Hi - First time poster, some time observer.Yes, sounds good, 2.5 lb plates are the smallest available so 5 lb increases it is. I'm thinking the challenging thing to figure out is how much is too much, on the increases. I did the initial DL 170 x 5, DL 150 x 5, MP 60 x 5, MP 55 x 5 yesterday and it felt pretty easy. But I have yet to try doing that day after day; next week will be the first time. In fact, I've never deadlifted more than twice a week before. So I'm interested to see how my body responds to this different type of program.
Going by feel. Maybe 2-3 min between sets.Are you timing rest periods between sets or going by feel?
I like the idea. But I've really only got 2 weeks left to work the lifts, week of 9/25 and week of 10/1. The week of 10/8 will be an easy week leading up to cert weekend. So I think I'll stick with DL+MP on M/Tu/Th/F, and SQ+BP on Wed for these 2 weeks. I think I'll be ready! (Getting excited! )Just a thought here but why not run separate 2 week block, one for DL and MP and another for SQ and BP. During the DL/MP block warm up or finish with light SQ/BP to maintain form, say 50-65% for a couple sets of 5. The next 2 week block you flip the lifts. The low level work from the previous 2 weeks will keep your form and maintain your strength to a decent degree.
That's some gold right there.@Anna C for best long-term results, follow the program the way you quoted it, and pay attention in each rep to how your body is working. Learn what each muscle does and when, how some parts brace while other parts move, and the sequencing. After that's all totally grooved in and unconscious (and a good coach confirms), you're ready for more explosive lifting. Don't make heavier weights or feeling a burn the goal, but perfect form time after time. That's the surest way to get to heavier weights.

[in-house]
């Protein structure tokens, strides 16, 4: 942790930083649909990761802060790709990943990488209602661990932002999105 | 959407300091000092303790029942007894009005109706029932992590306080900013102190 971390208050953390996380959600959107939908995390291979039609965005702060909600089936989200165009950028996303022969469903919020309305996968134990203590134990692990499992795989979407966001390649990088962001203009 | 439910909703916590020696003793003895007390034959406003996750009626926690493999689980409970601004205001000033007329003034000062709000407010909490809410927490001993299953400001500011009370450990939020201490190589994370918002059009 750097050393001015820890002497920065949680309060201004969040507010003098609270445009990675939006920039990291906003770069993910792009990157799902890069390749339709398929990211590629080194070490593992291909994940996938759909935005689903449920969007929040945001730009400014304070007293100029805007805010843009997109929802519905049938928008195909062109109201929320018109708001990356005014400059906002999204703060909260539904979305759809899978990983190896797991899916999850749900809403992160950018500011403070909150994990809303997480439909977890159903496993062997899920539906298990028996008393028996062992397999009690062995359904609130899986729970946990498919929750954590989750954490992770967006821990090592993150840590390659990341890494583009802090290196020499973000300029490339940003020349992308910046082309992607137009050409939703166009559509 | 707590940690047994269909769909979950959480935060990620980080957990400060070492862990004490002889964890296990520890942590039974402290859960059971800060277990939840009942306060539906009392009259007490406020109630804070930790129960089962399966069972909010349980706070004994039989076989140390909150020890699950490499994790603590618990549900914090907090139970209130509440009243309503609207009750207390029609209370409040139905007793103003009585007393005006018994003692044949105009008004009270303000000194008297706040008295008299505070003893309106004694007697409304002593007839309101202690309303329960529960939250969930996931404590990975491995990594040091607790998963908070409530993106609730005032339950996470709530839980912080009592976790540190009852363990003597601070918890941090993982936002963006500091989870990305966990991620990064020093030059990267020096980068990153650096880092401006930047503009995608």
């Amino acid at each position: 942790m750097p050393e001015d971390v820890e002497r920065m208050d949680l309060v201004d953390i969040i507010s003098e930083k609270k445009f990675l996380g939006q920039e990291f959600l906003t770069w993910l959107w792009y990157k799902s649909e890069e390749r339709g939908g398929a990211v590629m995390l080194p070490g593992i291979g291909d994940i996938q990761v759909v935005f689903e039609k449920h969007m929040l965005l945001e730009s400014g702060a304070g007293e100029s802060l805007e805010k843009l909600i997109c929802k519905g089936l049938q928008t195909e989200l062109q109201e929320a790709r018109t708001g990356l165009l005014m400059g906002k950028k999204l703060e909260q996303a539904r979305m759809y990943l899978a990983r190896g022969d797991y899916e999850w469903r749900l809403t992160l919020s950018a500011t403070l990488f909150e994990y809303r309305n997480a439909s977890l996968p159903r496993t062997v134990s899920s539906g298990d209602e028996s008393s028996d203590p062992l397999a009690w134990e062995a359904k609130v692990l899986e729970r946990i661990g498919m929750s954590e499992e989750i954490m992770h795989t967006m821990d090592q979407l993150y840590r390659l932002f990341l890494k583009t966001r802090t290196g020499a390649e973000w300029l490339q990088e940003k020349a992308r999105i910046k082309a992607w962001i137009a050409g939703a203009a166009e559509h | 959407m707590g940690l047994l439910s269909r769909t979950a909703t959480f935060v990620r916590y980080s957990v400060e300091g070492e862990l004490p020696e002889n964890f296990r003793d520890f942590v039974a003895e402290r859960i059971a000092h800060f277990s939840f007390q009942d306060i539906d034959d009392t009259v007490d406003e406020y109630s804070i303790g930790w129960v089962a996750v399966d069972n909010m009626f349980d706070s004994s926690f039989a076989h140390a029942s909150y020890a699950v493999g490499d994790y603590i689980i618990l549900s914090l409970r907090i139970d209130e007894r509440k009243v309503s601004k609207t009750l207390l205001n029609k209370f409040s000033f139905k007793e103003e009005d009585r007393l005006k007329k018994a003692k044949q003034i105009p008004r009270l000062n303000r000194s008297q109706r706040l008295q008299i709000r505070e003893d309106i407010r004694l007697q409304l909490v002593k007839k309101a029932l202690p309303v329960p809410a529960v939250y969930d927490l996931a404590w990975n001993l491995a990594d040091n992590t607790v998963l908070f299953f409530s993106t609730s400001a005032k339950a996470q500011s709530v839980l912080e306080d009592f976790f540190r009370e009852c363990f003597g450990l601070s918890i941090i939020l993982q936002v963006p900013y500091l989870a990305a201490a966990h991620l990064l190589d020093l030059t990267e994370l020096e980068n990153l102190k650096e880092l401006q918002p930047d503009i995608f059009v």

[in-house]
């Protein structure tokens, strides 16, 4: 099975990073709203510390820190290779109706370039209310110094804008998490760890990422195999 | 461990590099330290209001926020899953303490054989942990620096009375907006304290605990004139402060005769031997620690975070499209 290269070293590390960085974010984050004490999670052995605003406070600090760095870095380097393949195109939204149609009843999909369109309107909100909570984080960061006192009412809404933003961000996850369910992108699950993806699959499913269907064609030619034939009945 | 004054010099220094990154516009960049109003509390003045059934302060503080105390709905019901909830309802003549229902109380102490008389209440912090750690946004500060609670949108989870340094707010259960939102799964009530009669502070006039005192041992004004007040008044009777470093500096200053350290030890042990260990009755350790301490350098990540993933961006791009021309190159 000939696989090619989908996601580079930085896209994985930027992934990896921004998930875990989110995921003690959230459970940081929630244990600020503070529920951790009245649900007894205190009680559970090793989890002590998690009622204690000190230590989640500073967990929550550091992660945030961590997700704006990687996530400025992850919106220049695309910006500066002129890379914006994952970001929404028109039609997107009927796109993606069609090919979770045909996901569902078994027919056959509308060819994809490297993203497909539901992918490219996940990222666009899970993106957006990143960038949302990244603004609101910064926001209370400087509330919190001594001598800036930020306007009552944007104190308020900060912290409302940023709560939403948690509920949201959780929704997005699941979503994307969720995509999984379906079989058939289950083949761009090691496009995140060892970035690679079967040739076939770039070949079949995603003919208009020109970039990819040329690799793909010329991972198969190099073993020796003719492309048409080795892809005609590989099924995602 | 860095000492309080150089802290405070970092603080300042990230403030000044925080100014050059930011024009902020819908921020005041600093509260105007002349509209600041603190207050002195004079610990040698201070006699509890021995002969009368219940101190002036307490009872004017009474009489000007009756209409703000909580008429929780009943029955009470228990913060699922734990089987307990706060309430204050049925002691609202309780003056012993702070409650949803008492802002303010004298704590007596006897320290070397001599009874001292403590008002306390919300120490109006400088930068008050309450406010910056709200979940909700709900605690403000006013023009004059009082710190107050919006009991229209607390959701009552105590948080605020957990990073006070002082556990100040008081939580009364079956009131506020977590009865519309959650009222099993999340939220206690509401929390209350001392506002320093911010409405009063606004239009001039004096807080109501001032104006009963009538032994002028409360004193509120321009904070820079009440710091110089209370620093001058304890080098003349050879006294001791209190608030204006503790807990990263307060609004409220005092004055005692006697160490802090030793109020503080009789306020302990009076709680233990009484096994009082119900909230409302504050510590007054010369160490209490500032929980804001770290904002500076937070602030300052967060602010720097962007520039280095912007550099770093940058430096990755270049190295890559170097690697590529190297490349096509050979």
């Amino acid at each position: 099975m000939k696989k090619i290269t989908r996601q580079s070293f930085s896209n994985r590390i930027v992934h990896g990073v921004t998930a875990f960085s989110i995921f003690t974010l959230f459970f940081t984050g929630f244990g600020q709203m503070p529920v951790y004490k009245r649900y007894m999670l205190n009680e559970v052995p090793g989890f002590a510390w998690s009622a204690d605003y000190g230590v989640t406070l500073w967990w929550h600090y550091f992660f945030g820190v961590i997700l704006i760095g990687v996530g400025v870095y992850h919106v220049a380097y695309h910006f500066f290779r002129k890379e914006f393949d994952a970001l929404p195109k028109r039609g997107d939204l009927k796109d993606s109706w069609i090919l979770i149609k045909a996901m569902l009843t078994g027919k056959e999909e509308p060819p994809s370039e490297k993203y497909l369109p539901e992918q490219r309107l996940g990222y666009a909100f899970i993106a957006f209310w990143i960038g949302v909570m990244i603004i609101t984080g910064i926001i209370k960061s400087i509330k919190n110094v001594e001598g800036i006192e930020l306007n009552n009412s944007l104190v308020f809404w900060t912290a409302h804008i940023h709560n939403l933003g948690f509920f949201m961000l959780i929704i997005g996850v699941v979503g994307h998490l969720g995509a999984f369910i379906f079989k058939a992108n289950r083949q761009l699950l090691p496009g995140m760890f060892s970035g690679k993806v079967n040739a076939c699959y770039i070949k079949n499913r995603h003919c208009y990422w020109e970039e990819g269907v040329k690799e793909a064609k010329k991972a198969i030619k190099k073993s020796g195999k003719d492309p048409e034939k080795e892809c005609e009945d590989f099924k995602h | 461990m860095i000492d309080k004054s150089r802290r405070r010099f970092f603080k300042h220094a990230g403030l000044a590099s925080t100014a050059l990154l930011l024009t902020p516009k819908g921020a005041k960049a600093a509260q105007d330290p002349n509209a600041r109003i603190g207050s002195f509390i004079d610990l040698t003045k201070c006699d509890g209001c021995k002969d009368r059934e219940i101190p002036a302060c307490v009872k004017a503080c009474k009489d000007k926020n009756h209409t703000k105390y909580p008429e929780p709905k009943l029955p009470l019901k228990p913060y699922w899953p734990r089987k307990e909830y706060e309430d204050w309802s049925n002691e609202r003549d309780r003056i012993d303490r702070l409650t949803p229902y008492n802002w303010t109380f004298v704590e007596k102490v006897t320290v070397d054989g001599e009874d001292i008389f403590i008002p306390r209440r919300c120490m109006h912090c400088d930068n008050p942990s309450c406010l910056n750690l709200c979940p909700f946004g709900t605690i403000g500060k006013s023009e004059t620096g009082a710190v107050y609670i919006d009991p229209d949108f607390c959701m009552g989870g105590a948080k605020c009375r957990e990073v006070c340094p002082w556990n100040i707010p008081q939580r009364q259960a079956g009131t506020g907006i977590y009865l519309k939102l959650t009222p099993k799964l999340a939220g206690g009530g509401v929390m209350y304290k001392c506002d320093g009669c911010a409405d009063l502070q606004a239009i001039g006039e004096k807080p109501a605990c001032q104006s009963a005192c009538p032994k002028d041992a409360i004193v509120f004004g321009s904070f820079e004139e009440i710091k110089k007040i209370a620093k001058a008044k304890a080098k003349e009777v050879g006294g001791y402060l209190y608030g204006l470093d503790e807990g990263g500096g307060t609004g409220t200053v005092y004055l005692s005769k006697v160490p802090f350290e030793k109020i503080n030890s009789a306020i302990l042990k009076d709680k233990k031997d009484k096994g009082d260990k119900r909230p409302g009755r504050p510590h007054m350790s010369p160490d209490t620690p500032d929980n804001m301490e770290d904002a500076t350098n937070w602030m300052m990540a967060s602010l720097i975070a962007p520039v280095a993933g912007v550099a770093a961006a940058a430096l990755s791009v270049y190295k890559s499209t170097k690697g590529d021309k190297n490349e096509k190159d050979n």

I practice the lighter weights the same way I would grind the heavier ones. That is, I practice the same tensioning techniques that I will need to do when the weights get heavy.I do have another question you all might be able to help with.
PTTP pg 68: "Apart from safety, there are many reasons to lift and lower your weights slowly: three to five seconds on the way up and three to five on the way down is the Power to the People! rule." Reasons explained are that muscular tension drops off as velocity increases, jerking the weight is a bad idea, and that the weight lowing or stopping is interpreted by the nervous system as a failed attempt. So, in general, grinding is good.
This is different from what I understood from 5/3/1, that the lifts were to be done explosively, and therefore, a quicker lift is better.
The weights I'm using currently don't feel heavy enough to have to grind. So, when doing PTTP, should I still aim for 3-5 sec up, hold for a second or two, and 3-5 sec down?
I will report back on what I learn at SFL on this subject.It's interesting because remember reading about keeping light reps still 3-5 seconds, but also heard from an SFGII/SFL that your light weights should move fast, otherwise you are training your body to hold back which is a bad habit when it gets heavy. Stay really tight but let the weight accelerate? Something in the middle?